Do you ever feel like you are just going through the motions? Not getting as much done as you would like? Many people feel the same way you do. Between the stress of work, lack of sleep, and our busy lifestyles, many people spend a large portion of their day checked-out, not focused on the task at hand.
From an organizational standpoint, this does not bode well for productivity, efficiency, and ROI. Research shows that people spend close to 47% of their day thinking about something other than what they are actually doing. Read more
In 2016, the workplace will continue its trend toward decentralization with greater emphasis in flexibility, new leadership and work-life balance. While many of the trends expected to emerge in the coming year are already in practice, next year they will move to the forefront and begin to radically change operation within the workplace.
To keep you on the cusp of workplace trends and how things are evolving, our executive search team has put together a list of what you might expect to see in the workplace in 2016:
The idea is not a new one. Different perspectives result in new solutions. In business terms, a diverse workforce is better equipped to gain a competitive edge. Recent research confirms the correlation between diversity and financial performance. Diversity in the workforce helps to attract and retain new talent; heightens productivity through a wide-range of available talents; enriches problem solving and creativity; enhances communication and helps to build synergy in teams; all while increasing market share and creating a satisfied, diverse customer base. All of which equate to increased returns.
There is much debate around whether entrepreneurs should eventually step down and hand the helm of their business over to a “professional” CEO. The tech sector, specifically, has sparked many arguments over the decision to bring in an outside chief executive officer.
Focus has recently fallen on exceptional success stories of first-time founder CEOs like Bill Gates, Mark Zuckerberg and the late Steve Jobs. Yet, traditional evidence has shown “bringing in an outside CEO can pay off financially and, more importantly, in terms of overall scale and impact of the company.”
Most leaders understand that on-paper qualifications and IQ aren’t necessarily directly correlated to predicting job performance. In order to ensure your organization is hiring the right candidates and helping them succeed, executives need to consider softer skills such as organizational fit, emotional intelligence and willingness to learn.
In his Talk at Google, psychologist Daniel Goleman identifies cognitive control – the ability for individuals to control their focus and attention – as another critical factor for employee success.
The ability to understand and leverage technology is a critical success factor for most businesses and industries today. Technology is integral and a necessity. Organizations that are technology laggards or shy away from the requisite investment often pay for it through poor business performance. If embracing technology is a do-or-die proposition, then managing technology talent becomes incredibly important.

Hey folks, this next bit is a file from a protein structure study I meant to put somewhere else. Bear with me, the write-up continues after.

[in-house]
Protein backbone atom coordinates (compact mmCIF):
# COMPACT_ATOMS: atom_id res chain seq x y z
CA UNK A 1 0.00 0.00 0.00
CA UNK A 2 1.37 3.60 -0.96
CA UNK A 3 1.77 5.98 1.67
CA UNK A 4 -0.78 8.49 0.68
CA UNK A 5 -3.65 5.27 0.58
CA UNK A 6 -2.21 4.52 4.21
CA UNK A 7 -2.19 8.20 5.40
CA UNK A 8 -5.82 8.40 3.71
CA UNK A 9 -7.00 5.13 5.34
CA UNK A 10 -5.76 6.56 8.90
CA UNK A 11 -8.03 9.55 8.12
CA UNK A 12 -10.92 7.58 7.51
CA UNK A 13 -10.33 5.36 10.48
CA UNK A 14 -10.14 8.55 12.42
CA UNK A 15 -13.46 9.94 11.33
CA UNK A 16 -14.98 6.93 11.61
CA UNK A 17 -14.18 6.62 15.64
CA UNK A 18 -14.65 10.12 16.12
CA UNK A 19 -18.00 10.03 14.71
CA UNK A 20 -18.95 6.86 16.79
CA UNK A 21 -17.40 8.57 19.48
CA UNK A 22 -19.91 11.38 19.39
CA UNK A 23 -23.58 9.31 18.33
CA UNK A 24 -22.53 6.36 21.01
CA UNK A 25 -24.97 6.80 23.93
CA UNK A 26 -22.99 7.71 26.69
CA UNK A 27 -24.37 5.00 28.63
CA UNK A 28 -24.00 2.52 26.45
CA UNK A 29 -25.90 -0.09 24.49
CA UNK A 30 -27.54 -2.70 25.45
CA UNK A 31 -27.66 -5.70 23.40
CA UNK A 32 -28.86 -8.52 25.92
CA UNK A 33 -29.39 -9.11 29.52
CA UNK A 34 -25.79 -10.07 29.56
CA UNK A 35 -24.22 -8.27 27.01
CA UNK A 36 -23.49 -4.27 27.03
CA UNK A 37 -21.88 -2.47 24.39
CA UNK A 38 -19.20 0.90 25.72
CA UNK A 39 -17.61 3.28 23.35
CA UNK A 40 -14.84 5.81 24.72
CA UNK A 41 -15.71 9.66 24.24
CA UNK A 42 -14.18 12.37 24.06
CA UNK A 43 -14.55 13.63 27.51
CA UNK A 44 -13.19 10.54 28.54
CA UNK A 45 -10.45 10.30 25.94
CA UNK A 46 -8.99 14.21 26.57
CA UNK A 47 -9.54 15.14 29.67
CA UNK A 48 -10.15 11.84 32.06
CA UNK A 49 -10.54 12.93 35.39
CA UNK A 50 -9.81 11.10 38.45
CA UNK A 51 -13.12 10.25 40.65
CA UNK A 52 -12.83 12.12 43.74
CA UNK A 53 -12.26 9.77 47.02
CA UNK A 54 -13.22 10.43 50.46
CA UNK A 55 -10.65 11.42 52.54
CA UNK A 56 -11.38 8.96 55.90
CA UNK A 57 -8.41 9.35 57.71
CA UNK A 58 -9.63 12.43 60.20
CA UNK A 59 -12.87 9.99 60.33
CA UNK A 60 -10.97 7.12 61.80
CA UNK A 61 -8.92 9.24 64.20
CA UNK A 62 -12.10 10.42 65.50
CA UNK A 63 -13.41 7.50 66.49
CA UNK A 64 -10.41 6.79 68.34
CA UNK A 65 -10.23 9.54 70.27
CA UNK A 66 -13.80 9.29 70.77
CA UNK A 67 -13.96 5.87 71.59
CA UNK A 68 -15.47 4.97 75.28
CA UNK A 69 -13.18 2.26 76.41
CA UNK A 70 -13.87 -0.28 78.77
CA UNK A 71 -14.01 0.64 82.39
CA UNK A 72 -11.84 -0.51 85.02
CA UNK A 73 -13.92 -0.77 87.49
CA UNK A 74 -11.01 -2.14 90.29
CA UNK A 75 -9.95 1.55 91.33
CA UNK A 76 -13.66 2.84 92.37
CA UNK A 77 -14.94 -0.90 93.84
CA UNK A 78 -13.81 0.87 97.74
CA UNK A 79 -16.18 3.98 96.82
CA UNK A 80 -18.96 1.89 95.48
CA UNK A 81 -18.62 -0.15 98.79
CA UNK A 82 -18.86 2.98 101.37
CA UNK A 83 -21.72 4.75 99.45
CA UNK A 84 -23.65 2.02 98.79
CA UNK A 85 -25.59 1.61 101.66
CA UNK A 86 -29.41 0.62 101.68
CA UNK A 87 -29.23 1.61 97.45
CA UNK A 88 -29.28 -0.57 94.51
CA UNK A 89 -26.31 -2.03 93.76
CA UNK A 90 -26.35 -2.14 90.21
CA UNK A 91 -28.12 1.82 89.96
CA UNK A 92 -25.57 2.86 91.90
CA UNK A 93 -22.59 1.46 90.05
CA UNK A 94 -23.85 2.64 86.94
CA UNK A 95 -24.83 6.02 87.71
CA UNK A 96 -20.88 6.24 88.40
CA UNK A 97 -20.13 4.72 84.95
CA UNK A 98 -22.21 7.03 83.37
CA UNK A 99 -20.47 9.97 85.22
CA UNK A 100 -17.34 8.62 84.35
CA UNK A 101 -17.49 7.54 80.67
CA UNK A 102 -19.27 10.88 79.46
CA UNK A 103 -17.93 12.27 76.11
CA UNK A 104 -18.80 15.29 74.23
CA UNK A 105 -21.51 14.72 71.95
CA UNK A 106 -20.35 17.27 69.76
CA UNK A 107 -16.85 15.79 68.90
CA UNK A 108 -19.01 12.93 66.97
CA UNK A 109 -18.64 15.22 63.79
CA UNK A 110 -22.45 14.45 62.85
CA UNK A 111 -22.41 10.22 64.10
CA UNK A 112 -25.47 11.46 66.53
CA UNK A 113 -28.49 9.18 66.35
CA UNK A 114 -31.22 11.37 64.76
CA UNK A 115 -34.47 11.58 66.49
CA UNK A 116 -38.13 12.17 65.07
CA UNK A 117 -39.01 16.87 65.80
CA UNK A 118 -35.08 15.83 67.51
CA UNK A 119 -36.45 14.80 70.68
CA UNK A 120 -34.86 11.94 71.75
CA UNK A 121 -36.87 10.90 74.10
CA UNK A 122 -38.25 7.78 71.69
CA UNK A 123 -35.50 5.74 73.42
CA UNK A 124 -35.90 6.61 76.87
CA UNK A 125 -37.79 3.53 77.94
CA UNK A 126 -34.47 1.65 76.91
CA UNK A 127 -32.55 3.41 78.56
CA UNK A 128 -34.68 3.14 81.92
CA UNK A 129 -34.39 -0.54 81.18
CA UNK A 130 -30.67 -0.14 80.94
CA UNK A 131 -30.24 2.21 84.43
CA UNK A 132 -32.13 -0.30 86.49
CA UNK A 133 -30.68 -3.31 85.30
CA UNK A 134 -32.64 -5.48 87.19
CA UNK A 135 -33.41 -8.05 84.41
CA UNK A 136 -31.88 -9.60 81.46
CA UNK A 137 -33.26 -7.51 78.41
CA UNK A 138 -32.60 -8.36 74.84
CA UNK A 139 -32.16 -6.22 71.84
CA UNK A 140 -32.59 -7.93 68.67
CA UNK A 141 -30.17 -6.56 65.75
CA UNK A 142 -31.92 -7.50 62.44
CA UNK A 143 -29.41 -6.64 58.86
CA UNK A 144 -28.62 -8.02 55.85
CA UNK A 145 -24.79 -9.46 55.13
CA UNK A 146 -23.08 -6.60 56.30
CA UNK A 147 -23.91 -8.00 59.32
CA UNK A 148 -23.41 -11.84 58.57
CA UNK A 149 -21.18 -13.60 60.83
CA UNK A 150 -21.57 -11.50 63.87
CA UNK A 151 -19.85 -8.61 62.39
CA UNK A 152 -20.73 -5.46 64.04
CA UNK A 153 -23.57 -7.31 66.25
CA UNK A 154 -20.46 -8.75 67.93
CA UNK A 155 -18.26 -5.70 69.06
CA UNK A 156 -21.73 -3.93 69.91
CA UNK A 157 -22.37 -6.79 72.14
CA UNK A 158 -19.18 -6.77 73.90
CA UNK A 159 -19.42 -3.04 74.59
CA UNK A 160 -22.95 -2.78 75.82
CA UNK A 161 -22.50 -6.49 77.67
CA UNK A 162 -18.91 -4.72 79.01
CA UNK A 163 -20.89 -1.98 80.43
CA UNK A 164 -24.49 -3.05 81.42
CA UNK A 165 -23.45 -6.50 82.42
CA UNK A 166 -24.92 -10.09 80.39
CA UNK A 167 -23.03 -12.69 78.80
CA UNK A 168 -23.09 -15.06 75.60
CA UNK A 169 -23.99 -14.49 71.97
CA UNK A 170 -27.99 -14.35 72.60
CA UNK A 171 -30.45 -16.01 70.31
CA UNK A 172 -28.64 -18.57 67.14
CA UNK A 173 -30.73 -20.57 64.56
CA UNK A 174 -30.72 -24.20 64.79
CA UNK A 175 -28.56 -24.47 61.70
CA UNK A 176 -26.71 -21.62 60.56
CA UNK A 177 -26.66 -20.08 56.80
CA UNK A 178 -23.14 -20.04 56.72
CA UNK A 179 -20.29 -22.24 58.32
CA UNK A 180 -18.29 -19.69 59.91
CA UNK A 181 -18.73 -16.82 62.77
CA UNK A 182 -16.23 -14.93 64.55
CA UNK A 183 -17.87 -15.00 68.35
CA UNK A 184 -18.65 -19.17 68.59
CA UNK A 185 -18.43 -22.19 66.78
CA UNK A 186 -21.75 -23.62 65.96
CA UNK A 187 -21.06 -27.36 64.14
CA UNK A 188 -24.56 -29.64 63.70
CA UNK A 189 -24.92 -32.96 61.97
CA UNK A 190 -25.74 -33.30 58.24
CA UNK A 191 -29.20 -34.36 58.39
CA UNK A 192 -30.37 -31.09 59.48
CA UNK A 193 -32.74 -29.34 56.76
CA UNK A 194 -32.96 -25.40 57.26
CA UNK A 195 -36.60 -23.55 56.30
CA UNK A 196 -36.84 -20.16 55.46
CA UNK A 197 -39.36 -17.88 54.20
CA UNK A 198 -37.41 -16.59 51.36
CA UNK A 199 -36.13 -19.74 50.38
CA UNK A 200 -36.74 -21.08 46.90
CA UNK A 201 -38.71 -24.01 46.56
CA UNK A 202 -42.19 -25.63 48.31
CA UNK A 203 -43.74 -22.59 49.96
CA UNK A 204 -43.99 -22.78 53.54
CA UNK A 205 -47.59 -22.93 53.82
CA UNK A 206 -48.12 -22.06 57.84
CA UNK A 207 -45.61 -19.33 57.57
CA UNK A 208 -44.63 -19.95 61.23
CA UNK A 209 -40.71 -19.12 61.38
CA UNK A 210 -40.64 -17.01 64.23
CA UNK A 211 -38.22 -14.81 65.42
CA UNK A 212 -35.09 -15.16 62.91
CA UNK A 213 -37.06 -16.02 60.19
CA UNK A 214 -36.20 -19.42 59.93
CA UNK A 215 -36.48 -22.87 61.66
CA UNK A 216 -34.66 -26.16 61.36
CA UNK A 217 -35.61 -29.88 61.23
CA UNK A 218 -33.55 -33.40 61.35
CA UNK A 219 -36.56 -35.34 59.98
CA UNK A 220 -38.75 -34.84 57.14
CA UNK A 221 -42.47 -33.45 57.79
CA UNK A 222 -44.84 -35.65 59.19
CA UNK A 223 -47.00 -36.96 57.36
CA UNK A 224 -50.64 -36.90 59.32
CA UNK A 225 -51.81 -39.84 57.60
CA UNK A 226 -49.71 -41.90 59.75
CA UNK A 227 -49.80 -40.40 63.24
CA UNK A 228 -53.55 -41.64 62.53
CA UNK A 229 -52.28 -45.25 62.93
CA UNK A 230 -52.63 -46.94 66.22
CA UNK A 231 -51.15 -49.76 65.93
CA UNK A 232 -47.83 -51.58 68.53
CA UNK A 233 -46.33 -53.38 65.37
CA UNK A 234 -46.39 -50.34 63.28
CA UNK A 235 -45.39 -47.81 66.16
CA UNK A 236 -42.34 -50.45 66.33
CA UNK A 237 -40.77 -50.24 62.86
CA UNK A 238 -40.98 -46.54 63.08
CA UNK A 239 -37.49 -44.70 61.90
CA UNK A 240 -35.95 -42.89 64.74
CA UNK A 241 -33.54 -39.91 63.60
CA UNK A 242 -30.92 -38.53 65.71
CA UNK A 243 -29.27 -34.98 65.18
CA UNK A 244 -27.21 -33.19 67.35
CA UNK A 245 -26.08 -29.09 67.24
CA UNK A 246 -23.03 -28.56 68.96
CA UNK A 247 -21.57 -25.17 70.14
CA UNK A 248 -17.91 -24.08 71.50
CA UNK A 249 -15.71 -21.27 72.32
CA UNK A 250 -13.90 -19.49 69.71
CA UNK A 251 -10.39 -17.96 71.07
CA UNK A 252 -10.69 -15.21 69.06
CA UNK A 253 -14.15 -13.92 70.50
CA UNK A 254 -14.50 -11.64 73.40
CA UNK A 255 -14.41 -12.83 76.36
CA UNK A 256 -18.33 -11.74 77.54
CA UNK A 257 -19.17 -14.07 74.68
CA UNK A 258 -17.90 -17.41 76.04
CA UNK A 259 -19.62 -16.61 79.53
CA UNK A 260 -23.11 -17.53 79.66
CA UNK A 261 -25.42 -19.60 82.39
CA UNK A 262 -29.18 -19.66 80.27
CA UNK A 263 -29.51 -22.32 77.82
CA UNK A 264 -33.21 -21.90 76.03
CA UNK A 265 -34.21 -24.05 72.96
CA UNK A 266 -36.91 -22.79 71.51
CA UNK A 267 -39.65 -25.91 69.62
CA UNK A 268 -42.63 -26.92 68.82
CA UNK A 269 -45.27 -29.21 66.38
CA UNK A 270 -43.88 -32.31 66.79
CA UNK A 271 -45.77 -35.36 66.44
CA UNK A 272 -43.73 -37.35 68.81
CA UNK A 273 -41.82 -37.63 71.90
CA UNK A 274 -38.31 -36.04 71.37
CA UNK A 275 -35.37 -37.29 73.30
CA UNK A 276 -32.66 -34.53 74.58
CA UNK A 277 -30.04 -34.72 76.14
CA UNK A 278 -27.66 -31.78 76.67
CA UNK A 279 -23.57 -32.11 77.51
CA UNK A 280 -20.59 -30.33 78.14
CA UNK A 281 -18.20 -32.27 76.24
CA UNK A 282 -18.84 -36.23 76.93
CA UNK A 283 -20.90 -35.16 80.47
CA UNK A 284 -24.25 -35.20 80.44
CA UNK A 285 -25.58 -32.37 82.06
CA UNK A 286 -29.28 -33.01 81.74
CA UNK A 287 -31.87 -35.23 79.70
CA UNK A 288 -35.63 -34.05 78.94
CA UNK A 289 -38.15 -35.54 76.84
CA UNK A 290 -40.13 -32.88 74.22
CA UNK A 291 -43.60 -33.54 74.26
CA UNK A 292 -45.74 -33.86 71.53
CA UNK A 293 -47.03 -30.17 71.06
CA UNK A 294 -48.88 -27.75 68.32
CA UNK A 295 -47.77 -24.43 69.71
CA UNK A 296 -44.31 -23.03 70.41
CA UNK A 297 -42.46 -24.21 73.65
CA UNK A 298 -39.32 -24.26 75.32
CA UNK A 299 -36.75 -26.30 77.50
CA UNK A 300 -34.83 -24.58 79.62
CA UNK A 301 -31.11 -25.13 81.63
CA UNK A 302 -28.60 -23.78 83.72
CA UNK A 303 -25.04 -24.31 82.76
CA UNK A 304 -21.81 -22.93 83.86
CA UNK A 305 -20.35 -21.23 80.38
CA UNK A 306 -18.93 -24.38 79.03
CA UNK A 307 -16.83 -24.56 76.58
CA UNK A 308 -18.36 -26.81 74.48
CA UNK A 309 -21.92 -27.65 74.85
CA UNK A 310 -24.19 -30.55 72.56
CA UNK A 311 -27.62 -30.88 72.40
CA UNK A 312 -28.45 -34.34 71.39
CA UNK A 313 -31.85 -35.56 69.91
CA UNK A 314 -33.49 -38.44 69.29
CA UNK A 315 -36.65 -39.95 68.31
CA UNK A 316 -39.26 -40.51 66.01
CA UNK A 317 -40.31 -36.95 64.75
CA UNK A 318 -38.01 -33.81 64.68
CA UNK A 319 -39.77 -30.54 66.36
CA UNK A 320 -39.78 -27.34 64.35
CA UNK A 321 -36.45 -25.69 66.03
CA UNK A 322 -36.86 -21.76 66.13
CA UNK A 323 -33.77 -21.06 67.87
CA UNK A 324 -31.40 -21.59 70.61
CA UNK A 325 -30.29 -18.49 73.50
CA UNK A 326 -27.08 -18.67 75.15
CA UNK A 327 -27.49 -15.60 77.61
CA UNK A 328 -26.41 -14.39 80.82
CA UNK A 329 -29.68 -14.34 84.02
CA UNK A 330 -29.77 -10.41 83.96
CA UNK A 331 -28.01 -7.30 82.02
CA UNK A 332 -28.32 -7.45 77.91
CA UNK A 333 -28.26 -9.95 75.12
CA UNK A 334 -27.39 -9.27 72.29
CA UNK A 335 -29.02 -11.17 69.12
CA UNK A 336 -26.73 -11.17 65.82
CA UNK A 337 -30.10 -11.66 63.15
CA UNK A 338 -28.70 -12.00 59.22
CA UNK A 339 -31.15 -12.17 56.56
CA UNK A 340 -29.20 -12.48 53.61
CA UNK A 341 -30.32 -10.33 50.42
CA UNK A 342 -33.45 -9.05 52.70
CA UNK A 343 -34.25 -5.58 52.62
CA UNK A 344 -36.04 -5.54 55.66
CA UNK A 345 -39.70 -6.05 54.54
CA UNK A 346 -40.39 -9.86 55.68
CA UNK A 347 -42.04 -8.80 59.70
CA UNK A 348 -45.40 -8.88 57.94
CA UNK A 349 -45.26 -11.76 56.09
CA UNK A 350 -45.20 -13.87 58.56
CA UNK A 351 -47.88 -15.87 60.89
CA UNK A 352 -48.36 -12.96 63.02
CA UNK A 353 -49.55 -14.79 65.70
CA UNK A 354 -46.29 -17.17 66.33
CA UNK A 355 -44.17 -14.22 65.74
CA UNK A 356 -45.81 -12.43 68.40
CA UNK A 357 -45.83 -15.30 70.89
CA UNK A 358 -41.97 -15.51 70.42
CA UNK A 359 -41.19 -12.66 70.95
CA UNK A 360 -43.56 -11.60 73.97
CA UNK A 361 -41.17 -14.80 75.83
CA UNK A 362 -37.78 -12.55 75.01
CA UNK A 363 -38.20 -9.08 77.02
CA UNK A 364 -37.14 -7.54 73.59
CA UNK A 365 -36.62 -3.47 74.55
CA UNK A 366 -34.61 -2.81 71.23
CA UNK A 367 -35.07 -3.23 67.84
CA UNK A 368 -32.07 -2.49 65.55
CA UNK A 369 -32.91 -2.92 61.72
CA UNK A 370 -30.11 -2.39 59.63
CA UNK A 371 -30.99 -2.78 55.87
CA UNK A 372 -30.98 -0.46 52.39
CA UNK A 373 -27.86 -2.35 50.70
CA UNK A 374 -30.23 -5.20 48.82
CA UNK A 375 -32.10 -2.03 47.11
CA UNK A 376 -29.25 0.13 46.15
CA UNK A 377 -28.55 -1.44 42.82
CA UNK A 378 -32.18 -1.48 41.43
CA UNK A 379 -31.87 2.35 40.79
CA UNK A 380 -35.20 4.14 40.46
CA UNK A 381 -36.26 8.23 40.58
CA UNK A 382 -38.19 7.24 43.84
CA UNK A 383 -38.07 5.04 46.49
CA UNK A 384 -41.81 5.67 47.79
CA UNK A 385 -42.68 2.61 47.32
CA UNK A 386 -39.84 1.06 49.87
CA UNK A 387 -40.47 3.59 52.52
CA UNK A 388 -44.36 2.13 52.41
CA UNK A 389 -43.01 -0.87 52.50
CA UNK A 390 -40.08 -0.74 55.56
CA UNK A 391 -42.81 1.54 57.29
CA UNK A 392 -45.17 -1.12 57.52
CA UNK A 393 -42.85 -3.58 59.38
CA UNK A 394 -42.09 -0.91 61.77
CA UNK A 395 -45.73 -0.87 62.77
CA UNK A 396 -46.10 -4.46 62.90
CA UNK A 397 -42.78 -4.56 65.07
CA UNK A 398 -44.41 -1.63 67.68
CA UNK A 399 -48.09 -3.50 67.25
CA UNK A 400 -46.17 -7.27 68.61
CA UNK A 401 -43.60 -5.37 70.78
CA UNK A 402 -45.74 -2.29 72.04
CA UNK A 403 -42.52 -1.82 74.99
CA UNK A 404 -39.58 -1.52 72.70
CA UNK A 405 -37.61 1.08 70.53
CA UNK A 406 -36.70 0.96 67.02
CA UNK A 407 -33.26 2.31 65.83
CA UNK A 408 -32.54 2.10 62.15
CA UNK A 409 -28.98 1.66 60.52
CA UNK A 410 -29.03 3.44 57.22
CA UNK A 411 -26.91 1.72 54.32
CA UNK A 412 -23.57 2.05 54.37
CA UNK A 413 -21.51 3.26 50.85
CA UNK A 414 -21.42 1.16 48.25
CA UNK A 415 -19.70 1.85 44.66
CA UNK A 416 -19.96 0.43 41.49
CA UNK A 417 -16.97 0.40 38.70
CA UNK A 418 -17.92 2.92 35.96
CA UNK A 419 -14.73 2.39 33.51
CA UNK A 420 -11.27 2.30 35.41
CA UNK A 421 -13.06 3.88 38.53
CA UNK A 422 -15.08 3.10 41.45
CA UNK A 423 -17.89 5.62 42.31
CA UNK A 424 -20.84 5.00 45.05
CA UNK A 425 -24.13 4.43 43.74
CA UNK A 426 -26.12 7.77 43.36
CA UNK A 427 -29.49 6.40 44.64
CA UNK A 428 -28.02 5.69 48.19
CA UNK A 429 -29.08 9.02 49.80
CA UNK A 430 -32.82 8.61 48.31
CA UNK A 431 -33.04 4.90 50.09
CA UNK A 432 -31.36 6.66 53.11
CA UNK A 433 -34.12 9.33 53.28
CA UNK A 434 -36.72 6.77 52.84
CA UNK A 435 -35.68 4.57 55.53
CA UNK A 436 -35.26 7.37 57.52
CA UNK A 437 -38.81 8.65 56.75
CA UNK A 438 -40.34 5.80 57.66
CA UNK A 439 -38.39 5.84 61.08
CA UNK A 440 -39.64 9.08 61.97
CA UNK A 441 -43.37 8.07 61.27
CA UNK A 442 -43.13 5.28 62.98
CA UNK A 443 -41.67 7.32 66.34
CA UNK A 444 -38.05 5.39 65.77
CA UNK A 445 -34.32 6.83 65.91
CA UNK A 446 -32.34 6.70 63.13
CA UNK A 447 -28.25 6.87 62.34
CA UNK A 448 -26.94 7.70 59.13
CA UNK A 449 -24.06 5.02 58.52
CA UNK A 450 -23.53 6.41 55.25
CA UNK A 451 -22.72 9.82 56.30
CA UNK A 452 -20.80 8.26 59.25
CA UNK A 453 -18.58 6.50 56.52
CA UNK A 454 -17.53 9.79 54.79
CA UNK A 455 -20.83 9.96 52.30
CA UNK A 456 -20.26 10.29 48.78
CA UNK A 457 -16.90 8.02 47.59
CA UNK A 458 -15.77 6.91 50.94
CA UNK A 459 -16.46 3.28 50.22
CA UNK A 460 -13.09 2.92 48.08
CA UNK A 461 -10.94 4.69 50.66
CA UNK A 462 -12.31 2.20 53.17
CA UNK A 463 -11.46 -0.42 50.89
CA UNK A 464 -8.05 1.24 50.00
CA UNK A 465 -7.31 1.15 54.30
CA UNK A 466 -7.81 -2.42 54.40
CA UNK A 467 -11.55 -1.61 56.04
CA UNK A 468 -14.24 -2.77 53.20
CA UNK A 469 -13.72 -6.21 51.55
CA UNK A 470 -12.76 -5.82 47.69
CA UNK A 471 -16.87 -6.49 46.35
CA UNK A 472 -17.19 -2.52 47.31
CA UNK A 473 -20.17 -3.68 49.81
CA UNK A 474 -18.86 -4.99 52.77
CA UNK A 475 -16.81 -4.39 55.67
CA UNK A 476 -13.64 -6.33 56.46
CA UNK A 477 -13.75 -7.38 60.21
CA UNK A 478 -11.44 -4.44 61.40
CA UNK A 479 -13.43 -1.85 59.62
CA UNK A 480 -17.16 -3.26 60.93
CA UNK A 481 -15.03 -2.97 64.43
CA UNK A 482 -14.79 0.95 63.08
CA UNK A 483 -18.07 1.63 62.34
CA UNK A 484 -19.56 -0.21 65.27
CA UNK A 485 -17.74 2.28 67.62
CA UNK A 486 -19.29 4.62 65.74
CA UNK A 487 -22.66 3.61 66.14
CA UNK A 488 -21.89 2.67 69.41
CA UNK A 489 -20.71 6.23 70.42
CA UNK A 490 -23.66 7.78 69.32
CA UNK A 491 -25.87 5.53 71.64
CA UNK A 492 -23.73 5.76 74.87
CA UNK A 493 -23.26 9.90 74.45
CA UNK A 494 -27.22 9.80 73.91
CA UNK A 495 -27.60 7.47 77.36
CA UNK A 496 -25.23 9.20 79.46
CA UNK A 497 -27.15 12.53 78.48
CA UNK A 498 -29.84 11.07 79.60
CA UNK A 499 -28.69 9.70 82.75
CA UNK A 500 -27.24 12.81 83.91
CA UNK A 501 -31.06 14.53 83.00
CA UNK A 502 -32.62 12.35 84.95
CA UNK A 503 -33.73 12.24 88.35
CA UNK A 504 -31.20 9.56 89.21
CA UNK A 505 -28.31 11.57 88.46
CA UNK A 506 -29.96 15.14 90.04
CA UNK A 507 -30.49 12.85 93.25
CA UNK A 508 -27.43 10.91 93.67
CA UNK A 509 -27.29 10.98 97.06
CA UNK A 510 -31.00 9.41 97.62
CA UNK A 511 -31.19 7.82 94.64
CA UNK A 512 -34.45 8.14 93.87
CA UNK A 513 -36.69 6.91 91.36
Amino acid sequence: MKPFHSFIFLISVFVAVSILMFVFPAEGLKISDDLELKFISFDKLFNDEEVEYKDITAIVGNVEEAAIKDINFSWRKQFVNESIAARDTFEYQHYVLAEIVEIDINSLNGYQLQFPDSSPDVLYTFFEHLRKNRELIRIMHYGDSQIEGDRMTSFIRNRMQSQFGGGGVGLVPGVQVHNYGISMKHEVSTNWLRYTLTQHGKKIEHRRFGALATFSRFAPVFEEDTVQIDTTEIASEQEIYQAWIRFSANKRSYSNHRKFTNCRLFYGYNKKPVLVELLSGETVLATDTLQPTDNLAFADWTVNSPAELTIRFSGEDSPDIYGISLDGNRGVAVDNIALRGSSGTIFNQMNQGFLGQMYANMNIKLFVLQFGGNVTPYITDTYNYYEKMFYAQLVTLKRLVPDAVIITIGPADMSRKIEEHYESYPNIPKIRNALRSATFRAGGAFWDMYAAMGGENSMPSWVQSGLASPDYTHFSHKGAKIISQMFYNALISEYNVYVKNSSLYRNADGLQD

According to a recent report by PayScale, the turnover rate for employees in the IT industry is the highest among all industries surveyed.
In order to retain top talent in today’s competitive environment, leaders must generate high employee engagement and commitment to company success – especially at a time when turnover is reaching new peaks.
Whether your organization is looking inward to retain thought leaders or outward to recruit new talent, it’s important managers understand how to create and sustain empowerment for current or prospective employees.
Four tips to help make your organization create a culture of empowerment where employees feel motivated, and encouraged, to make decisions and take responsibility:
At Four Corners Group, we conduct search assignments in virtually every functional area and industry sector across Canada. It is essential for our recruitment team to stay up-to-date with the latest trends and technologies that are driving the transformations in today’s business landscape. We must be able to predict how a company is going to look five years from now, so we can help talent management anticipate business demand and hire accordingly.
The BYOD – “Bring Your Own Device” trend is one of many movements we have been observing lately, and we are not surprised to learn the financial and healthcare industries are leading this charge. Ninety percent of financial organizations and 85 percent of healthcare organizations support use of personal mobile devices at work.
Canada is one of the richest economies in the world, yet our workforce falls behind many developed nations in terms of generating rewards for employee efforts.
Productivity of labour in Canada has fallen notoriously short of standards set by the U.S. economy. According to a recent study by the Institute for Competitiveness and Prosperity, “For each hour we work in Canada, we generate less value from our efforts than our counterparts in the United States. This prosperity gap is a productivity gap, and the productivity gap is an innovation gap.”
When it comes to creating economic value per hour worked, Canada appears to be dragging its feet.
In the field of executive search, we’re always thinking about the future. We’re constantly reminding our clients that the key to success is to foresee change before it occurs. This is why many of our clients are looking to hire for skill sets that don’t exist yet. Businesses are evolving at a rapid rate – and it’s not only influencing hiring practices; the way we work is also changing.
In his Ted Talk, Jason Fried expresses a radical theory of working: that it rarely happens at the office.